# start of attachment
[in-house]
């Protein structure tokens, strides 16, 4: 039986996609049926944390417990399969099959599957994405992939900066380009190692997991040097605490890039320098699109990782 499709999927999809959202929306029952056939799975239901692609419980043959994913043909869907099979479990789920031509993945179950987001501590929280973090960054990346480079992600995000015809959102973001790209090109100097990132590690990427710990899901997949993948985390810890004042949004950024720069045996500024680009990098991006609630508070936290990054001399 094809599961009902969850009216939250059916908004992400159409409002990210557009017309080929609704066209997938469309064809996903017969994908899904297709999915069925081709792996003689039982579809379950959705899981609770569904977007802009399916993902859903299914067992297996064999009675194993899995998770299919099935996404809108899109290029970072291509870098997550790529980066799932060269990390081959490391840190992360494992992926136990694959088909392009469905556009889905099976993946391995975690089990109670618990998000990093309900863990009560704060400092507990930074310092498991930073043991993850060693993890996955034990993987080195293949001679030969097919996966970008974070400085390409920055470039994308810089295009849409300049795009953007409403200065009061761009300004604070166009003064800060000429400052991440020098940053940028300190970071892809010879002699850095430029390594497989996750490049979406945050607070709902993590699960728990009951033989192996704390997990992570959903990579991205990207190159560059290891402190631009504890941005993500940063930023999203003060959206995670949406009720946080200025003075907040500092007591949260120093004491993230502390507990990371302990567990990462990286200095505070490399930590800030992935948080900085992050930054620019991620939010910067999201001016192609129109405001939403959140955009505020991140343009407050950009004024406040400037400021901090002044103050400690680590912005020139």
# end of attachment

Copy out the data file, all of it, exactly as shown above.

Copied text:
[in-house]
């Protein structure tokens, strides 16, 4: 039986996609049926944390417990399969099959599957994405992939900066380009190692997991040097605490890039320098699109990782 499709999927999809959202929306029952056939799975239901692609419980043959994913043909869907099979479990789920031509993945179950987001501590929280973090960054990346480079992600995000015809959102973001790209090109100097990132590690990427710990899901997949993948985390810890004042949004950024720069045996500024680009990098991006609630508070936290990054001399 094809599961009902969850009216939250059916908004992400159409409002990210557009017309080929609704066209997938469309064809996903017969994908899904297709999915069925081709792996003689039982579809379950959705899981609770569904977007802009399916993902859903299914067992297996064999009675194993899995998770299919099935996404809108899109290029970072291509870098997550790529980066799932060269990390081959490391840190992360494992992926136990694959088909392009469905556009889905099976993946391995975690089990109670618990998000990093309900863990009560704060400092507990930074310092498991930073043991993850060693993890996955034990993987080195293949001679030969097919996966970008974070400085390409920055470039994308810089295009849409300049795009953007409403200065009061761009300004604070166009003064800060000429400052991440020098940053940028300190970071892809010879002699850095430029390594497989996750490049979406945050607070709902993590699960728990009951033989192996704390997990992570959903990579991205990207190159560059290891402190631009504890941005993500940063930023999203003060959206995670949406009720946080200025003075907040500092007591949260120093004491993230502390507990990371302990567990990462990286200095505070490399930590800030992935948080900085992050930054620019991620939010910067999201001016192609129109405001939403959140955009505020991140343009407050950009004024406040400037400021901090002044103050400690680590912005020139």